21 Feb 21
This is really the first note that I’ve made in February? Unfortunately, it is. This month has been more than busy in my day job.
I’ve gone from being a couple of weeks ahead to being a couple of weeks behind.
I need to get my focus back again.
Towards the beginning of the week I received my TMA 3 feedback, which I was really pleased about. My tutor had read my short story really carefully, and provided some really helpful comments about how my writing may be improved. One thing I have learnt is this: don’t try to be too clever, since sometimes it just doesn’t work. In my story I sacrificed readability to deliberately create some descriptions that were ambiguous. When one has a really limited word count to play with, it’s important not to mess about.
Over the last two days I’ve been reading chapter 5, questioning tradition, which is about philosophy, and chapter 6, remembering and forgetting in Ireland, which is about history.
I’ve learnt that Socrates didn’t actually write anything, and it was instead his pupil Plato who wrote the dialogues in which he is featured. In the dialogues I’ve read, Socrates does have a habit of coming across as being really annoying, what with all his questioning!
I’ve noted down this section from the module materials: “one benefit of reading Plato is that his writings are designed to courage a kind of critical reflection, inviting us to think through the arguments for ourselves and come to our own view”.
Some really interesting bits have been the dialogue about the nature of courage, and the difference between knowledge and opinion (and how this relates to philosophy).
In chapter 6 I’ve learnt about the notion of cultural nationalism, and have read an excerpt of speech about rediscovering the Irish language.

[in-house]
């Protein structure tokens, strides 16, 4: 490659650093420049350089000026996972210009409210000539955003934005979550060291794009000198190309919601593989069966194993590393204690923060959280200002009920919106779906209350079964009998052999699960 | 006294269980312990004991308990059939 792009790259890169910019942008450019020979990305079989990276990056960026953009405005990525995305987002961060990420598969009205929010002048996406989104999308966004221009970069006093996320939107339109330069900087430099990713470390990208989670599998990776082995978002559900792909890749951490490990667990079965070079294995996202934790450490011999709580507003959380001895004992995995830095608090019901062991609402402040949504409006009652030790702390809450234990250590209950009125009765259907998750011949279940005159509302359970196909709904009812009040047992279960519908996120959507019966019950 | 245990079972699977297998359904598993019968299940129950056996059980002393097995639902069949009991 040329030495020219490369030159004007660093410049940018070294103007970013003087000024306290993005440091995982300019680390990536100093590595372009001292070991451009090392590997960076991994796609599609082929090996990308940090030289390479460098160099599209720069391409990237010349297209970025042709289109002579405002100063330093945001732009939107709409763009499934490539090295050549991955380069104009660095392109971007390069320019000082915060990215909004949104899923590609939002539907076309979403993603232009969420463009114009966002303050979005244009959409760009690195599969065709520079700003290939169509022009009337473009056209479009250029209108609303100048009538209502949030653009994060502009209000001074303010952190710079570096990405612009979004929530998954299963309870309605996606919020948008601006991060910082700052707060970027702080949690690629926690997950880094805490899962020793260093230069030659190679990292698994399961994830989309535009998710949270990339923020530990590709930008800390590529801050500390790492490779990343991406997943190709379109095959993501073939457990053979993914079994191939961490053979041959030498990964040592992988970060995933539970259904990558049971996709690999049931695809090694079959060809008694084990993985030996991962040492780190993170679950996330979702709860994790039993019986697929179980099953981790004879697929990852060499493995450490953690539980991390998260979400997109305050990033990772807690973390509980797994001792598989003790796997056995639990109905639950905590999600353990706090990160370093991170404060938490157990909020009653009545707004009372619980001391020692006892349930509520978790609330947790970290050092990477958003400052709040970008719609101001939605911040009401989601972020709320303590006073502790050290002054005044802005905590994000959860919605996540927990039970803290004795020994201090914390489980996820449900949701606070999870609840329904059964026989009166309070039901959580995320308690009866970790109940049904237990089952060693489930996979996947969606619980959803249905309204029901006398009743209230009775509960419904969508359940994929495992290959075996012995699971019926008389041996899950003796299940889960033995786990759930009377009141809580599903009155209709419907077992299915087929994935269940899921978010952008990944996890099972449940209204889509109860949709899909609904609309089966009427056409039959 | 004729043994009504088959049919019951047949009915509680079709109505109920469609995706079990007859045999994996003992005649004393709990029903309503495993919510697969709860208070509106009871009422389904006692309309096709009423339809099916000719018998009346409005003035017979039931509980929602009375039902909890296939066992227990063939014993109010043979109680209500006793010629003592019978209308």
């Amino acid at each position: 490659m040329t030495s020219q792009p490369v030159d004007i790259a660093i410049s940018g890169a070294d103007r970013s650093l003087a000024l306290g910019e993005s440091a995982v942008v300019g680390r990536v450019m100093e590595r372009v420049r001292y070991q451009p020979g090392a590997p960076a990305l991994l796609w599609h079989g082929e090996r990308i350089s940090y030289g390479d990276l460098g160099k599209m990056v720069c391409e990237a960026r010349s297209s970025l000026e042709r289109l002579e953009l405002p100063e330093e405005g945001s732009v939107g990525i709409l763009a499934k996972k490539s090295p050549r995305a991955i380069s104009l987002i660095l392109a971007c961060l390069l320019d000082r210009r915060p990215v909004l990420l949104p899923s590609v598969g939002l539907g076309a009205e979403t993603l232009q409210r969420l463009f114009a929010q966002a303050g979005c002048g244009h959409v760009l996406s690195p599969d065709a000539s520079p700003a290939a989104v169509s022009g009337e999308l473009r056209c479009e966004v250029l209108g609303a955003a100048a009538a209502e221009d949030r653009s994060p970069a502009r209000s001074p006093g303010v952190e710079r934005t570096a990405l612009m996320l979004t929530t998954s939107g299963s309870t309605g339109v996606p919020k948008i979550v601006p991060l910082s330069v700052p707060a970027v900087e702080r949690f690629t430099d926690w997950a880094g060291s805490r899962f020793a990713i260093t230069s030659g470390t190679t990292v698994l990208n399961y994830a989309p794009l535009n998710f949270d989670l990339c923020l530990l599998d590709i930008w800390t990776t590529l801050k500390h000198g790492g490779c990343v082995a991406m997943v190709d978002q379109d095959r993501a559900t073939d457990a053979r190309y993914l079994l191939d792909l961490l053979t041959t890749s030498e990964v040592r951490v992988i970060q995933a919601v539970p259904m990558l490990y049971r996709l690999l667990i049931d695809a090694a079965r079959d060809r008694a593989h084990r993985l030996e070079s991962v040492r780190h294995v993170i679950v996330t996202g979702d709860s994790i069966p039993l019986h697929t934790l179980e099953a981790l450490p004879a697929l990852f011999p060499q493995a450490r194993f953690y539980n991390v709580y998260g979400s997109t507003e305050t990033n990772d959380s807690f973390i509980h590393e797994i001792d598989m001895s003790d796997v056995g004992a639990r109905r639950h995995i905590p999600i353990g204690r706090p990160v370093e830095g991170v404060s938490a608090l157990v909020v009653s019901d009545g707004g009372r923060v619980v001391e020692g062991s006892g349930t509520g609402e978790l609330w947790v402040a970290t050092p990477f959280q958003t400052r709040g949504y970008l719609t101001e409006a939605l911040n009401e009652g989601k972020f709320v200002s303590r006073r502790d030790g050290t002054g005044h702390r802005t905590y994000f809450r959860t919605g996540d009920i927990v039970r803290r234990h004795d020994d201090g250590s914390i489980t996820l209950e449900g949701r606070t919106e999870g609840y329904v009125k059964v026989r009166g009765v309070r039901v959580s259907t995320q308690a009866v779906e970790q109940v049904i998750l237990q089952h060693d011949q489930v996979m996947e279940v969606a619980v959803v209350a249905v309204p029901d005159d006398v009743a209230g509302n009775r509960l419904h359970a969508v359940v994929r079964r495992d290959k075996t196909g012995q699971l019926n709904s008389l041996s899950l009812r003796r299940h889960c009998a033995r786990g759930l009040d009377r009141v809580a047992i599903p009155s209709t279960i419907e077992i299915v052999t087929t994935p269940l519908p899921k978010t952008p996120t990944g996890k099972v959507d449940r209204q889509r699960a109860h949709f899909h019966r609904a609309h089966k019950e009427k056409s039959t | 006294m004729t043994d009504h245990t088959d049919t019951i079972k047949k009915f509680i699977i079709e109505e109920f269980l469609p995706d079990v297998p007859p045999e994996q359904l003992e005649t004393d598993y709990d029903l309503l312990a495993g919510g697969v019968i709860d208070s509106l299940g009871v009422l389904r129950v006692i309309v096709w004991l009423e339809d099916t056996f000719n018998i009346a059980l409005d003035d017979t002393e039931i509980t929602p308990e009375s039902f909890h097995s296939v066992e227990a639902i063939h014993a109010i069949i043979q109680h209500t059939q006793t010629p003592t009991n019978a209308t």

It’s now time to head over to the module website and start to make some notes. If I have time, I’ll also have a good look at TMA 4, which I have printed out.
28 Feb 21
I’m gradually catching up. I did a bit of reading today and yesterday.
I finished reading chapter 6, remembering and forgetting in Ireland, and chapter 7, Christianity and its material culture, and started chapter 8, the revival of the gothic tradition.
I found the chapter about Christianity, which highlighted topics of pilgrimage, cathedrals and the reformation interesting. This said, religious studies is not really a subject that I feel I can personally get really excited about.
Out of all the chapters that I have been reading in this section of the module, I have realised that I have enjoyed the architecture chapter the most. It’s a subject that I quite like even though I haven’t really thought about it in a great amount of detail before.
I have two things on my ‘todo’ list today: a quick sprint through the various online activities for these modules (if I have the time), and a look at the next TMA.
In October, I wrote 7 updates to my A111 journal. In November, I wrote 16 entries. For this month, I’ve only written 2. A final reflection: I need to up my pace of study if I’m going to keep on track.